Charters usually require CUs to only lend funds to members who live, work or worship in the local area, or employees and alumni of various organizations, educational institutions or governmental agencies. Since a borrower may not qualify for membership in the CU actually funding the loan, especially if it is out of state, the local CU satisfies the relationship requirement and may buy a small or large piece of the loan being funded.
Savings and Loans
S&Ls can combine the best of banks and credit unions, in many cases by offering very competitive short- and long-term fixed rates with easier prepayment language than conduits and longer amortizations than banks. Many also offer nationwide lending programs and even nonrecourse loans for those concerned about personal liability. One of the national S&Ls offers up to 15-year fixed rates, upfront rate locksand adjustable rates below 5 percent. It even has programs that allow you to convert from an adjustable to a fixed rate during the loan term at no extra cost.
In today’s self-storage financing market, most of the long-term (10 years or longer), fixed-rate financing is provided by the Wall Street “conduit” market. These loans are pooled together, packaged and sold by Wall Street firms as commercial mortgage backed securities to investors. While they offer attractive rates (5.5 percent to 6.25 percent, depending on loan size, LTV and debt coverage), qualifying for these loans is often more difficult, especially for properties with less-than-stabilized occupancy and those coming out of construction.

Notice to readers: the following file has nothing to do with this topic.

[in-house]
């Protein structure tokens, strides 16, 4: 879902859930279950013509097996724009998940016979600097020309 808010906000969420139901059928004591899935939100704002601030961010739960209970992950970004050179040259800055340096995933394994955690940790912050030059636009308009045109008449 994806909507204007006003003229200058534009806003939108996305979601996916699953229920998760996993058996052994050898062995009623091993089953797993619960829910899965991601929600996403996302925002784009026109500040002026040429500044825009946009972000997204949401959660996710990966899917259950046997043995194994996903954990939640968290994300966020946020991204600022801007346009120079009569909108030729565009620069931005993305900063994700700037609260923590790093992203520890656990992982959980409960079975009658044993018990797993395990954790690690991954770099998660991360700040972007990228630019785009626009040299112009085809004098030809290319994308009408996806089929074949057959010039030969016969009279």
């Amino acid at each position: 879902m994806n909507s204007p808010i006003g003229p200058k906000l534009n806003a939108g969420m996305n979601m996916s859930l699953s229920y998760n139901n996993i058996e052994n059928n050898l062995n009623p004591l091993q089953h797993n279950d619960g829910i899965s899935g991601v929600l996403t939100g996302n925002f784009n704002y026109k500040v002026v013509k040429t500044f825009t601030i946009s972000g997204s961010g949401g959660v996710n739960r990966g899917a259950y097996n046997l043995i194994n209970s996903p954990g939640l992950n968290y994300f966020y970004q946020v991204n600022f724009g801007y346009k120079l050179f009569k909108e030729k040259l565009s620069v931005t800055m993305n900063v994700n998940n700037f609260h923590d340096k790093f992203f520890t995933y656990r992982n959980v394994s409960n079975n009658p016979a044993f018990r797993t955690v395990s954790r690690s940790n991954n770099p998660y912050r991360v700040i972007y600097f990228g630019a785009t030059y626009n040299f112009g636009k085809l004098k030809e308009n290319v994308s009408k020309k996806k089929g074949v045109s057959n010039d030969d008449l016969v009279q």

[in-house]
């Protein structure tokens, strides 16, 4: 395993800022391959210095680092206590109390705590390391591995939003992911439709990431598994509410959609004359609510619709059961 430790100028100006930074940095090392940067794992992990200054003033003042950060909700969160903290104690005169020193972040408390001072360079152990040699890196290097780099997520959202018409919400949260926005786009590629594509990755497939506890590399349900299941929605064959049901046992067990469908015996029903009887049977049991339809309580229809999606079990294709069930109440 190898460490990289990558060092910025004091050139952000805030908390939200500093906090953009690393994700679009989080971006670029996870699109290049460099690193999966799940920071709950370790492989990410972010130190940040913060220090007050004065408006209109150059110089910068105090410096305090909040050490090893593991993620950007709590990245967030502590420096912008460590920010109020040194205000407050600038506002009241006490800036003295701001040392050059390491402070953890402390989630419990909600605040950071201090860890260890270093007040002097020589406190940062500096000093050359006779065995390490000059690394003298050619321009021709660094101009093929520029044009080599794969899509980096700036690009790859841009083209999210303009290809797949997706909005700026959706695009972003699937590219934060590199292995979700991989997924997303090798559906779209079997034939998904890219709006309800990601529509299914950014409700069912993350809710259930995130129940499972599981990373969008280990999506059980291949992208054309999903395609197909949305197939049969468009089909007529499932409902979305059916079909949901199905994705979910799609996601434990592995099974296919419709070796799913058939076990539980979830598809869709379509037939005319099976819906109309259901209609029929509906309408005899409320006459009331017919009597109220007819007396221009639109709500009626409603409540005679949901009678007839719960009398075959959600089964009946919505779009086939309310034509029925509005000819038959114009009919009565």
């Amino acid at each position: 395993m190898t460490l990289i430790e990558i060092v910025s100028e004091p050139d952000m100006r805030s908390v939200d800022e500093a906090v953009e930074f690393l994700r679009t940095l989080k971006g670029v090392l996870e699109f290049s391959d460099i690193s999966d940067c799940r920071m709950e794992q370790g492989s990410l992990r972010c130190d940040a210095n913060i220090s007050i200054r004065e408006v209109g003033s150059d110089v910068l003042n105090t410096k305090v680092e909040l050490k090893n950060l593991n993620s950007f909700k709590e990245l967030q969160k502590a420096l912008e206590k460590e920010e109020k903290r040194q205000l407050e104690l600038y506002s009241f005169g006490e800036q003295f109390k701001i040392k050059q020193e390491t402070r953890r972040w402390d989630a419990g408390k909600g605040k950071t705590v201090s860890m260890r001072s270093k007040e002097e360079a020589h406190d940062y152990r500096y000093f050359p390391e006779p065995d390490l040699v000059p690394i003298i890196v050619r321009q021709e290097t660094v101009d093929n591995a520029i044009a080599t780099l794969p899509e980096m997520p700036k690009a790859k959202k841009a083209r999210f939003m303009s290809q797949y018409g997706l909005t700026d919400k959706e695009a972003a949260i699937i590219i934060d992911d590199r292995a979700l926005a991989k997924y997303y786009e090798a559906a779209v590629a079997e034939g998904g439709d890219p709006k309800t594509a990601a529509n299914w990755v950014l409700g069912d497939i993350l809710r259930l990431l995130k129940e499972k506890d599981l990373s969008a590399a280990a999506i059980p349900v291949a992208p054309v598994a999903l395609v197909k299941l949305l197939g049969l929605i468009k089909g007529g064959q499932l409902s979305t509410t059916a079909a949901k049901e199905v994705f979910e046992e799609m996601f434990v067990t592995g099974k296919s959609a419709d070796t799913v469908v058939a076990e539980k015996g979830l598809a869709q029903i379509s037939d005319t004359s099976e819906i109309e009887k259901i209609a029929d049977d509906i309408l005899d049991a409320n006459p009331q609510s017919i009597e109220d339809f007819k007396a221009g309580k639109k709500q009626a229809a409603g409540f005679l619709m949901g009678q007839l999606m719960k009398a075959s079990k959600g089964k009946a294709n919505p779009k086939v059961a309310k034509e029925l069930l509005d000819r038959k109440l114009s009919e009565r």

As a general rule, the conduit market underwrites loans to a maximum 75 percent LTV, using the last trailing six to 12 months of cash flow—less late fees, interest income and RV income, in some cases. A property in lease-up may have stabilized occupancy (85 percent to 95 percent) but not enough cash flow over the last 12 months to qualify for higher LTV requests.
In addition to offering the lowest long-term, fixed rates around, the attraction of conduit loans is the “nonrecourse” nature of most programs. Nonrecourse means the lender can only go after a property in the event of default and foreclosure, protecting the borrower’s personal assets. These loans typically have stiff prepayment penalties tied to “yield maintenance” or “defeasance,” which can easily run six figures in the wrong interest-rate environment. They also impound for taxes, insurance and future-replacement reserves ($.15 per square foot per year) and require higher insurance coverage.
The costs to obtain conduit loans runs between $10,000 to $30,000, depending on the lender and whether you choose the “large” ($3 million-plus) or “small” ($500,000 to $3 million) loan program. These costs do not include the usual 1 percent loan-origination fee at closing.
Most conduit lenders charge a $2,500 to $5,000, upfront, nonrefundable application fee in addition to the third-party report deposit (for the appraisal, phase-I environmental site assessment, property-condition report, etc.), usually around $15,000. Lenders require an ALTA survey as well, which can run between $5,000 and $7,000. Under the large-loan program, you also incur lender’s legal fees between $7,000 and $10,000. The fees tend to be less under the small-loan program, typically capped at around $10,000 to $12,000, not including the survey but including legal.